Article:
Another nice touch is that while SPDocKit caters to SharePoint admins, it also has an install mode for SharePoint consultants, such as myself. This allows me to run it on a customer’s farm without leaving it there afterwards. Features like this showcase how in tune the SPDocKit developers are with the people that use their tools.

Once you get SPDocKit installed you’re greeted with a very friendly page that shows you what tools are at your disposal.


There are a ton of great tools in SPDocKit, but the ones I use the most are in the top heading, Documentation and Configuration. This is where SPDocKit got its start and where it really shines, in my opinion.

My trips into SPDocKit on a new farm usually start with “Take Snapshot.” If SPDocKit had a weakness (and I’m not sure it does) it would be that it does too good of a job collecting data. It finds useful information in many dark corners of SharePoint, and in that can be overwhelming depending on how big your farm is, or what information you’re looking for. To help combat the potential information overload, SPDocKit has a couple of options for what is collected during a snapshot. The “Default” mode is a good place to start. That report runs pretty quickly and gives you a good overview of what snapshots collect.


As you get more familiar with SPDocKit you can fine tune what does and does not get included in the Snapshot. Choosing the “Custom” mode lights up the “Options” step, which gives you more fine tuning on what is and isn’t included in the Snapshot.


You can run Snapshots as often as you’d like. SPDocKit keeps track of them all. At any point you can look at any previous Snapshot. You can create a report from the Snapshot, or even more.

The obvious power of snapshots is to give you an easily consumable look at your farm at that moment. See how things are going, so you can address something if it needs it, or be proactive and get ahead of any problems coming down the road. SPDocKit does that with ease, but it takes it one step further. It allows you to compare snapshots over time, so you can also see trends in your farm.


The Compare Wizard can also compare two different farms, for instance, if you want to compare your Test farm with Production.


If you choose to compare two snapshots from the same farm you get a dialog box that lets you choose which two Snapshots to compare.


Once you choose the Snapshots, SPDocKit gets to work comparing them. After that’s finished, you got a dialog like the one below.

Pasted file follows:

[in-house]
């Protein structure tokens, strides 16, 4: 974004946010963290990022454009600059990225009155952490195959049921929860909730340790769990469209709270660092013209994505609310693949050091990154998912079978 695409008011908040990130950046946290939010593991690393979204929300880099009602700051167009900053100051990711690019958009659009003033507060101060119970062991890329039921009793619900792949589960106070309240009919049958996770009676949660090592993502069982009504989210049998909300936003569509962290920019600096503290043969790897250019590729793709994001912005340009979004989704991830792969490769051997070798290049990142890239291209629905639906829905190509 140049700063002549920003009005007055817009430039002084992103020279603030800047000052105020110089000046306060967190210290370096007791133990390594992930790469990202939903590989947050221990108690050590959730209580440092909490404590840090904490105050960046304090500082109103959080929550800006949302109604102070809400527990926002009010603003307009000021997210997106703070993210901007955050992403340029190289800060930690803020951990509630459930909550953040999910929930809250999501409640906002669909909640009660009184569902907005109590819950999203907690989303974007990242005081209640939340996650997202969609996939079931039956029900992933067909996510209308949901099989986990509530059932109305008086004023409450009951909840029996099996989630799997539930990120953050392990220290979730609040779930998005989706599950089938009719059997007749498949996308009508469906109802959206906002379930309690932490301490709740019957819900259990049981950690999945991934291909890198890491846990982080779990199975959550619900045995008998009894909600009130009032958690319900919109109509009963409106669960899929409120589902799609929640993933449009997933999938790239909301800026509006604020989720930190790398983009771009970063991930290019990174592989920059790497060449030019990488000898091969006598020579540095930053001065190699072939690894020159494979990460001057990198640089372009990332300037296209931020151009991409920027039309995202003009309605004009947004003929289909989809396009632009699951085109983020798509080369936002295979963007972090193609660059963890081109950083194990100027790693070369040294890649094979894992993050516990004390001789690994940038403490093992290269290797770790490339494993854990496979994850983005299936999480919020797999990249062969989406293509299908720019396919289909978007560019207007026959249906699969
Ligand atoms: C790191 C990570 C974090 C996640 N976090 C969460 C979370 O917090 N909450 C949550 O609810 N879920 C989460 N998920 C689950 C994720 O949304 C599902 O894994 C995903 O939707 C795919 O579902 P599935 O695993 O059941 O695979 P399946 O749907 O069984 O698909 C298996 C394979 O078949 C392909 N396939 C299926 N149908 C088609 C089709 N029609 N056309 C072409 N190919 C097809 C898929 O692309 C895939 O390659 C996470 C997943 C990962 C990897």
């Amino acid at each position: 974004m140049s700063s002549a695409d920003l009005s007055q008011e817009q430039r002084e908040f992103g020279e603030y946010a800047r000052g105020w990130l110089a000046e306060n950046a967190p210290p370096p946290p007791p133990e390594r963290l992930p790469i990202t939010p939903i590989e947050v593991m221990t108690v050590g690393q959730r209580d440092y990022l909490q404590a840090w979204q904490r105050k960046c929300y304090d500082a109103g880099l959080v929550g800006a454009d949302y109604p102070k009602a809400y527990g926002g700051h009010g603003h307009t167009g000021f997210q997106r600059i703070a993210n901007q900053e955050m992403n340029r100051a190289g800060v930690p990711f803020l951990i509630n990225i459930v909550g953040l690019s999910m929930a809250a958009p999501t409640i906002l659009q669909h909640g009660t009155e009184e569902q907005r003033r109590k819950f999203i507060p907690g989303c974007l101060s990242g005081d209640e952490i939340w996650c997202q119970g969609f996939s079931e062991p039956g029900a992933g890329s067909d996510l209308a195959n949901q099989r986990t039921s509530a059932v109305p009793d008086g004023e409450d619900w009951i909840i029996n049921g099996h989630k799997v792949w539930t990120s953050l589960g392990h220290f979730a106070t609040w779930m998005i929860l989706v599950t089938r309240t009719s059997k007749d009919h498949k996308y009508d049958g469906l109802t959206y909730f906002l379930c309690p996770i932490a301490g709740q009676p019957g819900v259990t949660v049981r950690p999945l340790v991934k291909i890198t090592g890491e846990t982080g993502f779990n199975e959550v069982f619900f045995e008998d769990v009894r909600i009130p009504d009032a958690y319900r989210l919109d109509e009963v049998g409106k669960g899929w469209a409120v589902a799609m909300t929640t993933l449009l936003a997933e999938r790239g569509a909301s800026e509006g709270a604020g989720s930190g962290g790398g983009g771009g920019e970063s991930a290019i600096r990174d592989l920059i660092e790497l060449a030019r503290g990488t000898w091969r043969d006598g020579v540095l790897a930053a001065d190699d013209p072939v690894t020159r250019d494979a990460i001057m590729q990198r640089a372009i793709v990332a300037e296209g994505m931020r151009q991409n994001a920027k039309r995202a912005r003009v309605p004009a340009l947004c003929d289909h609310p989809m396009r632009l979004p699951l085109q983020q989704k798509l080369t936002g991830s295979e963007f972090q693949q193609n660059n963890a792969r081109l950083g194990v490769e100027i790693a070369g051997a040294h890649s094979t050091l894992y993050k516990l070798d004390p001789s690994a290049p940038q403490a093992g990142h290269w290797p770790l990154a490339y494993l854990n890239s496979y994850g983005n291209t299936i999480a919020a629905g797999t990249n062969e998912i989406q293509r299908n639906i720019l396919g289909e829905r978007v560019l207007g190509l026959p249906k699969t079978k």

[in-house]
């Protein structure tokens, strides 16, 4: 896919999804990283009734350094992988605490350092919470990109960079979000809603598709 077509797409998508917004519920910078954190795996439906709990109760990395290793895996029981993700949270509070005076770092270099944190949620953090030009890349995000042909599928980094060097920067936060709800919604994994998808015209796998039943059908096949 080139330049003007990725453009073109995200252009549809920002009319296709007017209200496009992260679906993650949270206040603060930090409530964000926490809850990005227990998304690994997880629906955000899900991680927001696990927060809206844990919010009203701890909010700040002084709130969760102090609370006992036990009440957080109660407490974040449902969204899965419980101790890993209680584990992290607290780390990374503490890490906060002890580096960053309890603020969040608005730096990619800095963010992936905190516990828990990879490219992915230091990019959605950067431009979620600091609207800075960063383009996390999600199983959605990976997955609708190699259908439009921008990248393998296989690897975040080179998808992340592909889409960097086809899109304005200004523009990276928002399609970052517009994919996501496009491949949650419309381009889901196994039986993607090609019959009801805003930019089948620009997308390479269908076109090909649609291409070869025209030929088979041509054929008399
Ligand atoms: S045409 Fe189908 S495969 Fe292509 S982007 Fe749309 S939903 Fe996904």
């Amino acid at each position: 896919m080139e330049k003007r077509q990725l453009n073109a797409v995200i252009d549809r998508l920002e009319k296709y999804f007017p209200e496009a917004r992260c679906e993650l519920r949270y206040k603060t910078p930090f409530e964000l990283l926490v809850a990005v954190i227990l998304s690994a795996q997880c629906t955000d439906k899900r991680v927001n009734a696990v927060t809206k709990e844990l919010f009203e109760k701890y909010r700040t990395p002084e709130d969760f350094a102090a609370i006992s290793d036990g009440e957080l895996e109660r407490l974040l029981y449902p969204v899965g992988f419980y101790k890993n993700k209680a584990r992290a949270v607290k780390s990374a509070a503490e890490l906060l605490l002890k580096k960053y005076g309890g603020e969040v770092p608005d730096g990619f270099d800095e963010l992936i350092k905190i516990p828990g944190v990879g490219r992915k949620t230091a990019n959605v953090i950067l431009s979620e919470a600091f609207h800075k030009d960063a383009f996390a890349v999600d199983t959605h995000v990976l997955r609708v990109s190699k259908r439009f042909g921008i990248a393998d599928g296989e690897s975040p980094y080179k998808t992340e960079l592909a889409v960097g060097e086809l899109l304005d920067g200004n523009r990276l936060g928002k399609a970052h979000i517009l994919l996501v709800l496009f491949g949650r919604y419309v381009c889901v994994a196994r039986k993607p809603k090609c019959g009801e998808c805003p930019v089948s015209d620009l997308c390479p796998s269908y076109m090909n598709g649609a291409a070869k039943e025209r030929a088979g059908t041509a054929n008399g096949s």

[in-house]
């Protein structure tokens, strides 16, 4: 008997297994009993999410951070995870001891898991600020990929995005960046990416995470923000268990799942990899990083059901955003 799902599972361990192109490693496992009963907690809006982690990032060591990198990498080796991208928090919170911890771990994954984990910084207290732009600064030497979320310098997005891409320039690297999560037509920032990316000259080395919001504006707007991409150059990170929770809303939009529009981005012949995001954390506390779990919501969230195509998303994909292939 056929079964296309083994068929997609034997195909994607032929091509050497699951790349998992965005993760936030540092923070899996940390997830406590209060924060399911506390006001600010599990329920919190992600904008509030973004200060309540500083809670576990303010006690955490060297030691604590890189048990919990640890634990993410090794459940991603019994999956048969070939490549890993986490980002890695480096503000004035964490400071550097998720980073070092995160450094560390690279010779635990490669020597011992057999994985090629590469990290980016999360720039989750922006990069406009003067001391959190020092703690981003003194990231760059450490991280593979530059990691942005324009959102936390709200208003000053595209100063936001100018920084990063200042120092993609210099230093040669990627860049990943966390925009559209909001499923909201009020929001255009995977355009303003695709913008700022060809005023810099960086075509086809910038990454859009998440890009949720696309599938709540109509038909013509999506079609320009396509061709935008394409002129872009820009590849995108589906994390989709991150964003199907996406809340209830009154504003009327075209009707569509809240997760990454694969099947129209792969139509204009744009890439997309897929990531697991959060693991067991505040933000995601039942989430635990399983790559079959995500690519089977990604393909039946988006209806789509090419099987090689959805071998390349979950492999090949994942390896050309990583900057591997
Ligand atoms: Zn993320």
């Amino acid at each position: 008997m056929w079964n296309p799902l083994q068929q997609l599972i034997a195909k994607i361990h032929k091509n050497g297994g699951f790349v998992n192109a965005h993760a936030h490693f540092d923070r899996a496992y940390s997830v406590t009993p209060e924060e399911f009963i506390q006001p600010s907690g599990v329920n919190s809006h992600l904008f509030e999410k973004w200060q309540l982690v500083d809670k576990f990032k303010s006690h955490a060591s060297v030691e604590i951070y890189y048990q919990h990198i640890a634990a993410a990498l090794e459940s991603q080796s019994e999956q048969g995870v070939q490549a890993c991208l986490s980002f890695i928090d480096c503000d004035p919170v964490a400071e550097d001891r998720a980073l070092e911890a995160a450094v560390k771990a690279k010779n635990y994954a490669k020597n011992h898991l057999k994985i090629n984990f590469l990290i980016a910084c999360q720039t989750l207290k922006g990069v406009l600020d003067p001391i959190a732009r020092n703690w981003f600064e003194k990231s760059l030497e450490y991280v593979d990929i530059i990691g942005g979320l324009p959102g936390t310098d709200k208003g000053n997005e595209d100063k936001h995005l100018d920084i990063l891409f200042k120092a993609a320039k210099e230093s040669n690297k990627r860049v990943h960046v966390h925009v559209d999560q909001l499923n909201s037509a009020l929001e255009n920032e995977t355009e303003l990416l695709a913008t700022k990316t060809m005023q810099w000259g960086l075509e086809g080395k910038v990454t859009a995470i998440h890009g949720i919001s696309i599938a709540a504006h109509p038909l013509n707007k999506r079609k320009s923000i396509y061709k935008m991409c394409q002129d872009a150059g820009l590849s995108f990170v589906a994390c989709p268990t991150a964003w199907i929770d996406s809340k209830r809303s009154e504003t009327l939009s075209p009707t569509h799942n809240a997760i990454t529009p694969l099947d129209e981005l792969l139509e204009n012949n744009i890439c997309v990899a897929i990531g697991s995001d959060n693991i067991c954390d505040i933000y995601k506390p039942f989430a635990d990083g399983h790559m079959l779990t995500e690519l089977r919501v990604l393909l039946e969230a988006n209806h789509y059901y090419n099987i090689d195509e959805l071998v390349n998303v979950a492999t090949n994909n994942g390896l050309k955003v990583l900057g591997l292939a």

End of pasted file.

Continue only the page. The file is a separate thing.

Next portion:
There are several results possible for each compared node. In the screenshot above, SPDocKit pointed out that the build number was different between the two Snapshots. The Snapshot taken before was running the April 2018 patch, 16.0.4678.1001. Some time after that, the farm was patched to the June 2018 patch, 16.0.4705.1000. If we drill down farther, we can also see there are differences in the site collections and content databases in the farm.


The place where SPDocKit really shines is with its reporting. As a nerd, it’s often tough for me communicate correctly with non-nerdy audiences. I get all excited about the technical aspects of something, and completely forget that not everyone else does. Sometimes I need help presenting in a way that can be easily consumed by my audience. SPDocKit lets me do this. It lets me see all the deep technical details of my farm, all the bytes of this, the users in that, but also lets me take that information, and distill it down to something that any CIO or other higher level person can look at and makes heads or tails of, without being overwhelmed by all the technical minutia. Not only does SPDocKit create easy to read, professional looking reports, it allows you nearly infinite customization options. This can be what information is reported, how deeply that information is reported, and even the style and colors used to report it. If your company has a particular color palette it uses, SPDocKit can make your reports match that. Want to put your corporate logo on the reports, too? Easy enough. And once you get the formatting exactly how you want it, you just save the template and SPDocKit lets you use that any time you create a report.